In 1942, nearly 60,000 acres of East Tennessee landscape became part of the most significant defense strategy in the history of the United States – the Manhattan Project. At the western-most boundary of the military's new reservation, the war effort engulfed the tiny Wheat Community (population 1,000) replacing farmhouses and fruit trees with massive concrete and steel structures that would produce the world's first enriched uranium. By September 1943, construction had begun on a two-million-square-foot plant known as K-25. The plant would enrich uranium using the gaseous diffusion process. Ultimately, its product would fuel one of two atomic bombs that would end World War II.
The K-25 Virtual Museum tells the story of the K-25 facility and its contributions to defense, energy and technology advancements through the 1990s. The website features a timeline chronicling the road to the bomb via East Tennessee; a K-25 site tour where the visitor can "walk" through decades of skyline changes; a glimpse of daily life in the construction camp known as Happy Valley; and a sneak preview at preservation efforts planned to commemorate this Manhattan Project site.
For more than seven decades, the faces and facilities at the K-25 Site have delivered defense, energy, and environmental missions that have helped end war, fuel nations, and restore the local landscape.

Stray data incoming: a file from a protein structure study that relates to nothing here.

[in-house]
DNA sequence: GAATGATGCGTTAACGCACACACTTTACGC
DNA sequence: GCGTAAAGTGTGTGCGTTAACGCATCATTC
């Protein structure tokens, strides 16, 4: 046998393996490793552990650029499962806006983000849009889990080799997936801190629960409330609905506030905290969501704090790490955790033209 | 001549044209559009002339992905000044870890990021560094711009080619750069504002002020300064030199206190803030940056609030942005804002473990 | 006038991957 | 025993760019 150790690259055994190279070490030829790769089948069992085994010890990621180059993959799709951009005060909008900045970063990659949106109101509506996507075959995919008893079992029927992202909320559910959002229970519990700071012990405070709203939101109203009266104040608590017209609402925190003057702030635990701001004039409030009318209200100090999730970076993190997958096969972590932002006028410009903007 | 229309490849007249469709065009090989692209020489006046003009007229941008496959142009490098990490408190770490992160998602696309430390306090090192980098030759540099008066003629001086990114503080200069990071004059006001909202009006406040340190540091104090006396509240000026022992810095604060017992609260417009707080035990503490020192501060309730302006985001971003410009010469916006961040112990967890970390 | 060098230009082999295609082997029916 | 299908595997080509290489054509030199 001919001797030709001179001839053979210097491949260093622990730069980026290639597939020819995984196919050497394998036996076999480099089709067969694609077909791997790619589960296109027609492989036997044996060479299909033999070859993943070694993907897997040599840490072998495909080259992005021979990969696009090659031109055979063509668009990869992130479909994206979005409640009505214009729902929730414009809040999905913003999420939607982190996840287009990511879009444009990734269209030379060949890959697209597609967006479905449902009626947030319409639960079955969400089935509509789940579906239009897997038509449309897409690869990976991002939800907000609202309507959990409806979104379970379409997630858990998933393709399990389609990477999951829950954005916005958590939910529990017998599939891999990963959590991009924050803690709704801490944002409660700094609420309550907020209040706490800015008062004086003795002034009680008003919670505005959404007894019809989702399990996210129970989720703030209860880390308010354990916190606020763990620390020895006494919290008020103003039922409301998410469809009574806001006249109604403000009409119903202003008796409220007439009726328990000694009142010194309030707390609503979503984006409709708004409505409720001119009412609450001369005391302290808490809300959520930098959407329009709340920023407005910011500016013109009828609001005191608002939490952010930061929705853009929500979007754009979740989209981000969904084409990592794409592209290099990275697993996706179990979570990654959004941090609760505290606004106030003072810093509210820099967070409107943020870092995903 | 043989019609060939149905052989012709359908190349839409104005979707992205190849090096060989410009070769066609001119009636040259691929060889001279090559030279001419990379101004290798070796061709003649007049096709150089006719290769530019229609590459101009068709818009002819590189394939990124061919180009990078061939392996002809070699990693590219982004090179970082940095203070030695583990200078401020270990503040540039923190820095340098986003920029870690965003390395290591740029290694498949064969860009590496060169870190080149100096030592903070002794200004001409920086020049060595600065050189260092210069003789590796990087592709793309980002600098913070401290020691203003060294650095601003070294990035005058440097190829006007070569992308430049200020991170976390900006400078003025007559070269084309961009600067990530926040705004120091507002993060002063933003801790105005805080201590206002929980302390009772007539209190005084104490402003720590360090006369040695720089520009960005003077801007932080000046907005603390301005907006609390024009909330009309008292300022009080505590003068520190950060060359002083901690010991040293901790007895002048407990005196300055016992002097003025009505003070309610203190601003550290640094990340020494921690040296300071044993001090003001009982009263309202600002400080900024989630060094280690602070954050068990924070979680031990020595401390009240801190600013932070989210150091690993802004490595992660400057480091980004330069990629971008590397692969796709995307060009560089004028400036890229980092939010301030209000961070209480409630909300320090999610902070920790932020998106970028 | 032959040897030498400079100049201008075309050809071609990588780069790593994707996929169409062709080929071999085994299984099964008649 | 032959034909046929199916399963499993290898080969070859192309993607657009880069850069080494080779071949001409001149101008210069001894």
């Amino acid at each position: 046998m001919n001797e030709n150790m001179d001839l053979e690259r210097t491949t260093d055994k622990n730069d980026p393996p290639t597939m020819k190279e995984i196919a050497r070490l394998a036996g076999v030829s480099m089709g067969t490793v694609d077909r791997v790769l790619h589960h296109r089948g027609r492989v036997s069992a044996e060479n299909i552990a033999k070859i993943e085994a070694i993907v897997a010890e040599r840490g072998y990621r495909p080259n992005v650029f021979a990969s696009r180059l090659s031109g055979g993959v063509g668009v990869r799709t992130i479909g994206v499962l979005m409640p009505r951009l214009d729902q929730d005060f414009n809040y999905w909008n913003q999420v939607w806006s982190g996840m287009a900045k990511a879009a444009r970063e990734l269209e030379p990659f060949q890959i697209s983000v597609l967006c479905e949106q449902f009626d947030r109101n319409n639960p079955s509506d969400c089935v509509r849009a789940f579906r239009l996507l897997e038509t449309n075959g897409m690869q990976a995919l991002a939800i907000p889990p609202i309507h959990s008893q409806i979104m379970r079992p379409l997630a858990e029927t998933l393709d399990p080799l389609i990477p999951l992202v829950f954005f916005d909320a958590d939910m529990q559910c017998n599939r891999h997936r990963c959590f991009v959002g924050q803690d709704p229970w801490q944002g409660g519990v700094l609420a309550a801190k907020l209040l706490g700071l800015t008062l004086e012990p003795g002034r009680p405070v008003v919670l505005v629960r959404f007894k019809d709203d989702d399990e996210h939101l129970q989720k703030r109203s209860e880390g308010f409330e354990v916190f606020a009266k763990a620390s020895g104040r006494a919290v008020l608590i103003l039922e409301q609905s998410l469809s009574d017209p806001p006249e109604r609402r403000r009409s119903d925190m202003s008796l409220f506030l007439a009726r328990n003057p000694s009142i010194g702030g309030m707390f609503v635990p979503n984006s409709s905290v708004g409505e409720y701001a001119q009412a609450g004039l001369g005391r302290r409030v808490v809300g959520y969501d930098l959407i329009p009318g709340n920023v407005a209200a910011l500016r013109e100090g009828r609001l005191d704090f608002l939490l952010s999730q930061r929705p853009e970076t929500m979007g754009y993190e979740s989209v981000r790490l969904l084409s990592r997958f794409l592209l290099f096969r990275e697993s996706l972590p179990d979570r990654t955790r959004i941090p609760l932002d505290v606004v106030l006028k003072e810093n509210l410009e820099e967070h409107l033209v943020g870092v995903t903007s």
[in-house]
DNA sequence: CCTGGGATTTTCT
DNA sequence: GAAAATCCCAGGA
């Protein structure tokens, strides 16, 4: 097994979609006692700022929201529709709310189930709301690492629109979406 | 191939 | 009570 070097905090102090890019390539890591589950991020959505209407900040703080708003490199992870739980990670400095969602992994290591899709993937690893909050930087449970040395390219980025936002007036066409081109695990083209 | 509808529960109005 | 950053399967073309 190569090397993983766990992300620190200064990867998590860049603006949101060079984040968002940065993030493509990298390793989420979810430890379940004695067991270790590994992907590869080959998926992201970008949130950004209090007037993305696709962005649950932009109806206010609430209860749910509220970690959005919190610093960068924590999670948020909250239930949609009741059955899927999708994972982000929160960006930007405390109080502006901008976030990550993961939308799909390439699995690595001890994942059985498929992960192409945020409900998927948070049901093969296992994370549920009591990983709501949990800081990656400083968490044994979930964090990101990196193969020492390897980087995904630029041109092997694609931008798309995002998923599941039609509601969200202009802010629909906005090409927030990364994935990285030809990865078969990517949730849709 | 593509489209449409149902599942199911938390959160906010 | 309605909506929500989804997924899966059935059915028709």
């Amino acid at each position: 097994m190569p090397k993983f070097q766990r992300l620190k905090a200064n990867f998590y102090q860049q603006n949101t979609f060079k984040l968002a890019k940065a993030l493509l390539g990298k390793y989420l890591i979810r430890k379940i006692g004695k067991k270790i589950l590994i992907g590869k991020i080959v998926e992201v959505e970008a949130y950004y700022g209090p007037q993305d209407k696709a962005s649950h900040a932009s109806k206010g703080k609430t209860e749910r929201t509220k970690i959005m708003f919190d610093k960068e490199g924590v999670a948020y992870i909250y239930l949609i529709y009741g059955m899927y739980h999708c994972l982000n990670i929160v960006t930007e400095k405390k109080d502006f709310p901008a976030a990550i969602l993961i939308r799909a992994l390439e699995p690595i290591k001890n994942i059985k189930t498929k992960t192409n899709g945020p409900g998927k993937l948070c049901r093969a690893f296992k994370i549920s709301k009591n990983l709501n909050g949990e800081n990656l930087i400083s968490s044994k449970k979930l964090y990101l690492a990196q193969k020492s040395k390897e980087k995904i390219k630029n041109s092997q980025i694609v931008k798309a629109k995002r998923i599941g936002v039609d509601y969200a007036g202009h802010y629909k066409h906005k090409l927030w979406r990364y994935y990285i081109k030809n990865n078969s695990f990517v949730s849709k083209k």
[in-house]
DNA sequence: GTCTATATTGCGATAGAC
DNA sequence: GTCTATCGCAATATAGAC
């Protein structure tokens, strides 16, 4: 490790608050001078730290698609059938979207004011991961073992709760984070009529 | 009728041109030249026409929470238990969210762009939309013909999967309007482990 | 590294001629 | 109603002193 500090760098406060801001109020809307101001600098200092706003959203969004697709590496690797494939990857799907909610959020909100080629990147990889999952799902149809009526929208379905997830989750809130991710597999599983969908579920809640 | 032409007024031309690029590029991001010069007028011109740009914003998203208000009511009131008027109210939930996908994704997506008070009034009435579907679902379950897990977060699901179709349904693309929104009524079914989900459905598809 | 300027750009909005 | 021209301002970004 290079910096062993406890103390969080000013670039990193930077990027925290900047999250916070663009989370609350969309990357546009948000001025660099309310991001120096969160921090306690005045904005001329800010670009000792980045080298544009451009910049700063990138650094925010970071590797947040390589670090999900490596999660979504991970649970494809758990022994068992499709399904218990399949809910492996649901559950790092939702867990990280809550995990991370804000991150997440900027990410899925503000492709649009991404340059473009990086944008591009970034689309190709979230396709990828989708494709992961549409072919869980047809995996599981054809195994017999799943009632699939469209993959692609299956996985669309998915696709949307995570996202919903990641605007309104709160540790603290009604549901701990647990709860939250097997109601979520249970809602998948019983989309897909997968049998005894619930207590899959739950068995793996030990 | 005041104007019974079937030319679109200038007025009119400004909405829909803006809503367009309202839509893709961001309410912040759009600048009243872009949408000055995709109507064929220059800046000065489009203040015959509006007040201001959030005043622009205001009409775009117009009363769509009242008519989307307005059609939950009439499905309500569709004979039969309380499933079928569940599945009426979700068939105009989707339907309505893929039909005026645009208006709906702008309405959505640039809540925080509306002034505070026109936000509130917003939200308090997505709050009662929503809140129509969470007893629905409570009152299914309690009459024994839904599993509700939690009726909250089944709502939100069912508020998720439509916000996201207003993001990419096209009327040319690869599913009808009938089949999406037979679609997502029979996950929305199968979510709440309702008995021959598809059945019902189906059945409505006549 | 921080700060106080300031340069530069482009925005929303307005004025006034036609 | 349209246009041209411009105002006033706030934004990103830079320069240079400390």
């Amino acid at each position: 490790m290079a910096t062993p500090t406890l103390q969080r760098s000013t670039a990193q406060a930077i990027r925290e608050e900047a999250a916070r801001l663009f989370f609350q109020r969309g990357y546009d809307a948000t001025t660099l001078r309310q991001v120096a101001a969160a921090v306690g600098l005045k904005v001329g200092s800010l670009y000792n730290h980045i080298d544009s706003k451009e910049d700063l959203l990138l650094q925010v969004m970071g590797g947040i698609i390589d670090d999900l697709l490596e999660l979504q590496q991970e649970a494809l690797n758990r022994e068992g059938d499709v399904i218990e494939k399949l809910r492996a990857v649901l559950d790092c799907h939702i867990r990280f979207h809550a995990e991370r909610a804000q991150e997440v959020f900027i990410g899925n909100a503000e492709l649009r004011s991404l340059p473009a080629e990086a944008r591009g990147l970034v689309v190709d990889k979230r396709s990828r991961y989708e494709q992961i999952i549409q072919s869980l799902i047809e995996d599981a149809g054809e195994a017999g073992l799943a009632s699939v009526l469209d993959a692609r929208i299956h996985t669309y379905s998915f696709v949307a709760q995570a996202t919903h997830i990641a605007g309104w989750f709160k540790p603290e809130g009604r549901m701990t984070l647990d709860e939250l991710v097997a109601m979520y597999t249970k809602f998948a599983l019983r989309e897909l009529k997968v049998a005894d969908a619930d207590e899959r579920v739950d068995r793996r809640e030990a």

The development and production of the first atomic bomb began shortly after the U.S. entered World War II. The undertaking would become known as the Manhattan Project, from its origins in research laboratories in New York City.
Through the K-25 Oral History project, dozens of former workers, family members, and local residents share their stories about living and working in a covert community.
...we asked him to give us some details of what we'd be doing. He said, "Sir, all I've been authorized to tell you is it's a tremendous experiment, and if it works, it'll revolutionize the world."
The one thing I do remember is that I thought you had to wear polished shoes, and I discovered that you -- that the key note to being an Oak Ridger was having muddy shoes and dust on your face.
I think in general, the people that were in that plant were willing to help each other out any way they could to make their job easier.